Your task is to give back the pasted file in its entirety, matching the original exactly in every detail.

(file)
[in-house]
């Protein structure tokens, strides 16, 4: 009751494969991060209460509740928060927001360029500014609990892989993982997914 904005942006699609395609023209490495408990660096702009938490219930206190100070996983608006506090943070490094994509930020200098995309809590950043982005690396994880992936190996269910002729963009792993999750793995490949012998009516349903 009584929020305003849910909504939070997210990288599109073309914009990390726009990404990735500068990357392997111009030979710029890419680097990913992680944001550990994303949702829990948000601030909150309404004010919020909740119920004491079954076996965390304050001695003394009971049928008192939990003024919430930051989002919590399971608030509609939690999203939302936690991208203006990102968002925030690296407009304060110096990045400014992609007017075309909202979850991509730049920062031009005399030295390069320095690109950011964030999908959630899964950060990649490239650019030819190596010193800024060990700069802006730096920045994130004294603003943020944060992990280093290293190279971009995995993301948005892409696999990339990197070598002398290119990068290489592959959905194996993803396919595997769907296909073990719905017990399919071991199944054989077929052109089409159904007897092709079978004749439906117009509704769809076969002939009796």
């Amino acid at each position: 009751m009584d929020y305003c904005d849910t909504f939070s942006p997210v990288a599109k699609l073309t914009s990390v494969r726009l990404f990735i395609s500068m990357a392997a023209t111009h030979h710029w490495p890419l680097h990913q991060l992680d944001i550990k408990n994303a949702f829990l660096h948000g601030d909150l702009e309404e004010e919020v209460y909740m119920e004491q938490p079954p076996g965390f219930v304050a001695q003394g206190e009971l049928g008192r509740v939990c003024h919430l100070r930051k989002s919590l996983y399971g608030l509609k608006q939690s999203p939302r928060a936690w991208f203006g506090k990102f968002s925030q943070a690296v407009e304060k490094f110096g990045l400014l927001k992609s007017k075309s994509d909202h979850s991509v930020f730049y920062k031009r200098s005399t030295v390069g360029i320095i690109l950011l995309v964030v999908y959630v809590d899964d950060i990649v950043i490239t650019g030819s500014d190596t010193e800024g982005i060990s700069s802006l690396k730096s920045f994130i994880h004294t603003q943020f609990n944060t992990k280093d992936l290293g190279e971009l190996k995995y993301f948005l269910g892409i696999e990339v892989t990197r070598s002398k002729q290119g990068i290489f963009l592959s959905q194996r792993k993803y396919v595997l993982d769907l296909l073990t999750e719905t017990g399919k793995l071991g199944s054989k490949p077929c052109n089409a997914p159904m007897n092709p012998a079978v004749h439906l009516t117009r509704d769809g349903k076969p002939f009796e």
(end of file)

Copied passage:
[in-house]
């Protein structure tokens, strides 16, 4: 009751494969991060209460509740928060927001360029500014609990892989993982997914 904005942006699609395609023209490495408990660096702009938490219930206190100070996983608006506090943070490094994509930020200098995309809590950043982005690396994880992936190996269910002729963009792993999750793995490949012998009516349903 009584929020305003849910909504939070997210990288599109073309914009990390726009990404990735500068990357392997111009030979710029890419680097990913992680944001550990994303949702829990948000601030909150309404004010919020909740119920004491079954076996965390304050001695003394009971049928008192939990003024919430930051989002919590399971608030509609939690999203939302936690991208203006990102968002925030690296407009304060110096990045400014992609007017075309909202979850991509730049920062031009005399030295390069320095690109950011964030999908959630899964950060990649490239650019030819190596010193800024060990700069802006730096920045994130004294603003943020944060992990280093290293190279971009995995993301948005892409696999990339990197070598002398290119990068290489592959959905194996993803396919595997769907296909073990719905017990399919071991199944054989077929052109089409159904007897092709079978004749439906117009509704769809076969002939009796």
């Amino acid at each position: 009751m009584d929020y305003c904005d849910t909504f939070s942006p997210v990288a599109k699609l073309t914009s990390v494969r726009l990404f990735i395609s500068m990357a392997a023209t111009h030979h710029w490495p890419l680097h990913q991060l992680d944001i550990k408990n994303a949702f829990l660096h948000g601030d909150l702009e309404e004010e919020v209460y909740m119920e004491q938490p079954p076996g965390f219930v304050a001695q003394g206190e009971l049928g008192r509740v939990c003024h919430l100070r930051k989002s919590l996983y399971g608030l509609k608006q939690s999203p939302r928060a936690w991208f203006g506090k990102f968002s925030q943070a690296v407009e304060k490094f110096g990045l400014l927001k992609s007017k075309s994509d909202h979850s991509v930020f730049y920062k031009r200098s005399t030295v390069g360029i320095i690109l950011l995309v964030v999908y959630v809590d899964d950060i990649v950043i490239t650019g030819s500014d190596t010193e800024g982005i060990s700069s802006l690396k730096s920045f994130i994880h004294t603003q943020f609990n944060t992990k280093d992936l290293g190279e971009l190996k995995y993301f948005l269910g892409i696999e990339v892989t990197r070598s002398k002729q290119g990068i290489f963009l592959s959905q194996r792993k993803y396919v595997l993982d769907l296909l073990t999750e719905t017990g399919k793995l071991g199944s054989k490949p077929c052109n089409a997914p159904m007897n092709p012998a079978v004749h439906l009516t117009r509704d769809g349903k076969p002939f009796e």